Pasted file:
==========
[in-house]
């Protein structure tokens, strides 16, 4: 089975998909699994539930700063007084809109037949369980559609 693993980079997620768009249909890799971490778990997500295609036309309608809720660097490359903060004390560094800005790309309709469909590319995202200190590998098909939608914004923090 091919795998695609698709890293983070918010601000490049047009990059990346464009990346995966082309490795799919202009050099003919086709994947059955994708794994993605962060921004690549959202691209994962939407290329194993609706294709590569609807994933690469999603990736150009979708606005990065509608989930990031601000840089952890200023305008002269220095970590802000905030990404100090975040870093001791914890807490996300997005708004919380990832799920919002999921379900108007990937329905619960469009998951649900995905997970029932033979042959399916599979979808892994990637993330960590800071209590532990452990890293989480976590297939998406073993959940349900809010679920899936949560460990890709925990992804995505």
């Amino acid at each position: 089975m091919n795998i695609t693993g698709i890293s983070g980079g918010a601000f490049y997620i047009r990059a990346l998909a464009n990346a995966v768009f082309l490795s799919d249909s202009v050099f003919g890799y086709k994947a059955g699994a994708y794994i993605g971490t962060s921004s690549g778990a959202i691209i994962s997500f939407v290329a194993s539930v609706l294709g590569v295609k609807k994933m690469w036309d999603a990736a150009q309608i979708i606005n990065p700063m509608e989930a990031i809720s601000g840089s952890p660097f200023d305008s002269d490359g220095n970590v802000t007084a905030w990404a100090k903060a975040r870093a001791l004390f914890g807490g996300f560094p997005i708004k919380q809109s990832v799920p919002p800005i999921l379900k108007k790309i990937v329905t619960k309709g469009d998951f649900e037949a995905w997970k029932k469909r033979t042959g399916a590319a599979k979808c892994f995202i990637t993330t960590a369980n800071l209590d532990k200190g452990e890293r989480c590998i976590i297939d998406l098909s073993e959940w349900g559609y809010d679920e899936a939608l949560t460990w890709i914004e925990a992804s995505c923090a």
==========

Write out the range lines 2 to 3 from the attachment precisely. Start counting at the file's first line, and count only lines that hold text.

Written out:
């Protein structure tokens, strides 16, 4: 089975998909699994539930700063007084809109037949369980559609 693993980079997620768009249909890799971490778990997500295609036309309608809720660097490359903060004390560094800005790309309709469909590319995202200190590998098909939608914004923090 091919795998695609698709890293983070918010601000490049047009990059990346464009990346995966082309490795799919202009050099003919086709994947059955994708794994993605962060921004690549959202691209994962939407290329194993609706294709590569609807994933690469999603990736150009979708606005990065509608989930990031601000840089952890200023305008002269220095970590802000905030990404100090975040870093001791914890807490996300997005708004919380990832799920919002999921379900108007990937329905619960469009998951649900995905997970029932033979042959399916599979979808892994990637993330960590800071209590532990452990890293989480976590297939998406073993959940349900809010679920899936949560460990890709925990992804995505």
């Amino acid at each position: 089975m091919n795998i695609t693993g698709i890293s983070g980079g918010a601000f490049y997620i047009r990059a990346l998909a464009n990346a995966v768009f082309l490795s799919d249909s202009v050099f003919g890799y086709k994947a059955g699994a994708y794994i993605g971490t962060s921004s690549g778990a959202i691209i994962s997500f939407v290329a194993s539930v609706l294709g590569v295609k609807k994933m690469w036309d999603a990736a150009q309608i979708i606005n990065p700063m509608e989930a990031i809720s601000g840089s952890p660097f200023d305008s002269d490359g220095n970590v802000t007084a905030w990404a100090k903060a975040r870093a001791l004390f914890g807490g996300f560094p997005i708004k919380q809109s990832v799920p919002p800005i999921l379900k108007k790309i990937v329905t619960k309709g469009d998951f649900e037949a995905w997970k029932k469909r033979t042959g399916a590319a599979k979808c892994f995202i990637t993330t960590a369980n800071l209590d532990k200190g452990e890293r989480c590998i976590i297939d998406l098909s073993e959940w349900g559609y809010d679920e899936a939608l949560t460990w890709i914004e925990a992804s995505c923090a």